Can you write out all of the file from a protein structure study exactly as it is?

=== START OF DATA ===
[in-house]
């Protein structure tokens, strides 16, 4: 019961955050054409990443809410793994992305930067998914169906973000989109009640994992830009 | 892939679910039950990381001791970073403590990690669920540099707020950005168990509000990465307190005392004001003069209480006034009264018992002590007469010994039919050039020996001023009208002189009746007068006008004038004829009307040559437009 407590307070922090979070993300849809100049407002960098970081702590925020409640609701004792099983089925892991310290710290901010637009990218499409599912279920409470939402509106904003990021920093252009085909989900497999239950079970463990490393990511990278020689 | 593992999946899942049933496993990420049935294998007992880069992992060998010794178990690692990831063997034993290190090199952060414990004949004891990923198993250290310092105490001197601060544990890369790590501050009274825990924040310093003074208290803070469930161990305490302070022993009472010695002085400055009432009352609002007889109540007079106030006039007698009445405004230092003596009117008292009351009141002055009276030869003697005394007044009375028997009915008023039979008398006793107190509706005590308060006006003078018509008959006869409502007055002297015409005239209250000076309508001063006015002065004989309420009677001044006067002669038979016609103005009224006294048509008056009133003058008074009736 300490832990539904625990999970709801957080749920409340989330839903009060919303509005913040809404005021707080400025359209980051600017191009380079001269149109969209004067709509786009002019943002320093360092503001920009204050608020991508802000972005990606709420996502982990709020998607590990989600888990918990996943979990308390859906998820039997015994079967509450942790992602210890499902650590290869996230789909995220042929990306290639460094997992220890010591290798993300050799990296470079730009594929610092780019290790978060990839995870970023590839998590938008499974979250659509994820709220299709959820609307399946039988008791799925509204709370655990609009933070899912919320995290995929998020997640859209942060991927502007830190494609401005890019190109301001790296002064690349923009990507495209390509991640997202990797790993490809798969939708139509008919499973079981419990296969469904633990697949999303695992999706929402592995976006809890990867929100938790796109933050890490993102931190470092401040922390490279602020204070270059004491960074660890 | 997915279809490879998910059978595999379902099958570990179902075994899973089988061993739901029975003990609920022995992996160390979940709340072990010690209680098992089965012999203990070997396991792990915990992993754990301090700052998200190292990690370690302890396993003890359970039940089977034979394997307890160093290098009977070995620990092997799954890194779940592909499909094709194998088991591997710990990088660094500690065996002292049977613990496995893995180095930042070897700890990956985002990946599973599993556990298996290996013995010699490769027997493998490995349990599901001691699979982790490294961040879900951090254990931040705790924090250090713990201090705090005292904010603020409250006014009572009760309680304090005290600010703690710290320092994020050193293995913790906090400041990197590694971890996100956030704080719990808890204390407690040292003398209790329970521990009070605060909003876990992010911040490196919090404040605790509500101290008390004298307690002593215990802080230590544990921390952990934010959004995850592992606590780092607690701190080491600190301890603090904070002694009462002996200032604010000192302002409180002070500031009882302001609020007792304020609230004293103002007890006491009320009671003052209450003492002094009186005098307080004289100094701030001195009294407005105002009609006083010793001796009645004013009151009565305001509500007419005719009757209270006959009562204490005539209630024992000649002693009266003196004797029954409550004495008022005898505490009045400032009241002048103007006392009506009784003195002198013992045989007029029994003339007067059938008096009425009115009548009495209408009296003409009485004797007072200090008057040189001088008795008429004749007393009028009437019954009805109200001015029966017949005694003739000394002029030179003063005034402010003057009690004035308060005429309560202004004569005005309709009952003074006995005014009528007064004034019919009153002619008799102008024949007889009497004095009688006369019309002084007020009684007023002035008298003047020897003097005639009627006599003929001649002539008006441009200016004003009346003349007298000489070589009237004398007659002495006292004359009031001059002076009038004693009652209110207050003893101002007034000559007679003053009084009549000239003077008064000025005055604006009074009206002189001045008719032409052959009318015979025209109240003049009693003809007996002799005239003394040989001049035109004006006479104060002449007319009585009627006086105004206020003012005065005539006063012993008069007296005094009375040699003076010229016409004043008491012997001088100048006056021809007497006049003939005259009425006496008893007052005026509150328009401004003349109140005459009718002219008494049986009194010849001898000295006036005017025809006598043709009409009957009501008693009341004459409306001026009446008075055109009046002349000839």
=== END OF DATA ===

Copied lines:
[in-house]
């Protein structure tokens, strides 16, 4: 019961955050054409990443809410793994992305930067998914169906973000989109009640994992830009 | 892939679910039950990381001791970073403590990690669920540099707020950005168990509000990465307190005392004001003069209480006034009264018992002590007469010994039919050039020996001023009208002189009746007068006008004038004829009307040559437009 407590307070922090979070993300849809100049407002960098970081702590925020409640609701004792099983089925892991310290710290901010637009990218499409599912279920409470939402509106904003990021920093252009085909989900497999239950079970463990490393990511990278020689 | 593992999946899942049933496993990420049935294998007992880069992992060998010794178990690692990831063997034993290190090199952060414990004949004891990923198993250290310092105490001197601060544990890369790590501050009274825990924040310093003074208290803070469930161990305490302070022993009472010695002085400055009432009352609002007889109540007079106030006039007698009445405004230092003596009117008292009351009141002055009276030869003697005394007044009375028997009915008023039979008398006793107190509706005590308060006006003078018509008959006869409502007055002297015409005239209250000076309508001063006015002065004989309420009677001044006067002669038979016609103005009224006294048509008056009133003058008074009736 300490832990539904625990999970709801957080749920409340989330839903009060919303509005913040809404005021707080400025359209980051600017191009380079001269149109969209004067709509786009002019943002320093360092503001920009204050608020991508802000972005990606709420996502982990709020998607590990989600888990918990996943979990308390859906998820039997015994079967509450942790992602210890499902650590290869996230789909995220042929990306290639460094997992220890010591290798993300050799990296470079730009594929610092780019290790978060990839995870970023590839998590938008499974979250659509994820709220299709959820609307399946039988008791799925509204709370655990609009933070899912919320995290995929998020997640859209942060991927502007830190494609401005890019190109301001790296002064690349923009990507495209390509991640997202990797790993490809798969939708139509008919499973079981419990296969469904633990697949999303695992999706929402592995976006809890990867929100938790796109933050890490993102931190470092401040922390490279602020204070270059004491960074660890 | 997915279809490879998910059978595999379902099958570990179902075994899973089988061993739901029975003990609920022995992996160390979940709340072990010690209680098992089965012999203990070997396991792990915990992993754990301090700052998200190292990690370690302890396993003890359970039940089977034979394997307890160093290098009977070995620990092997799954890194779940592909499909094709194998088991591997710990990088660094500690065996002292049977613990496995893995180095930042070897700890990956985002990946599973599993556990298996290996013995010699490769027997493998490995349990599901001691699979982790490294961040879900951090254990931040705790924090250090713990201090705090005292904010603020409250006014009572009760309680304090005290600010703690710290320092994020050193293995913790906090400041990197590694971890996100956030704080719990808890204390407690040292003398209790329970521990009070605060909003876990992010911040490196919090404040605790509500101290008390004298307690002593215990802080230590544990921390952990934010959004995850592992606590780092607690701190080491600190301890603090904070002694009462002996200032604010000192302002409180002070500031009882302001609020007792304020609230004293103002007890006491009320009671003052209450003492002094009186005098307080004289100094701030001195009294407005105002009609006083010793001796009645004013009151009565305001509500007419005719009757209270006959009562204490005539209630024992000649002693009266003196004797029954409550004495008022005898505490009045400032009241002048103007006392009506009784003195002198013992045989007029029994003339007067059938008096009425009115009548009495209408009296003409009485004797007072200090008057040189001088008795008429004749007393009028009437019954009805109200001015029966017949005694003739000394002029030179003063005034402010003057009690004035308060005429309560202004004569005005309709009952003074006995005014009528007064004034019919009153002619008799102008024949007889009497004095009688006369019309002084007020009684007023002035008298003047020897003097005639009627006599003929001649002539008006441009200016004003009346003349007298000489070589009237004398007659002495006292004359009031001059002076009038004693009652209110207050003893101002007034000559007679003053009084009549000239003077008064000025005055604006009074009206002189001045008719032409052959009318015979025209109240003049009693003809007996002799005239003394040989001049035109004006006479104060002449007319009585009627006086105004206020003012005065005539006063012993008069007296005094009375040699003076010229016409004043008491012997001088100048006056021809007497006049003939005259009425006496008893007052005026509150328009401004003349109140005459009718002219008494049986009194010849001898000295006036005017025809006598043709009409009957009501008693009341004459409306001026009446008075055109009046002349000839």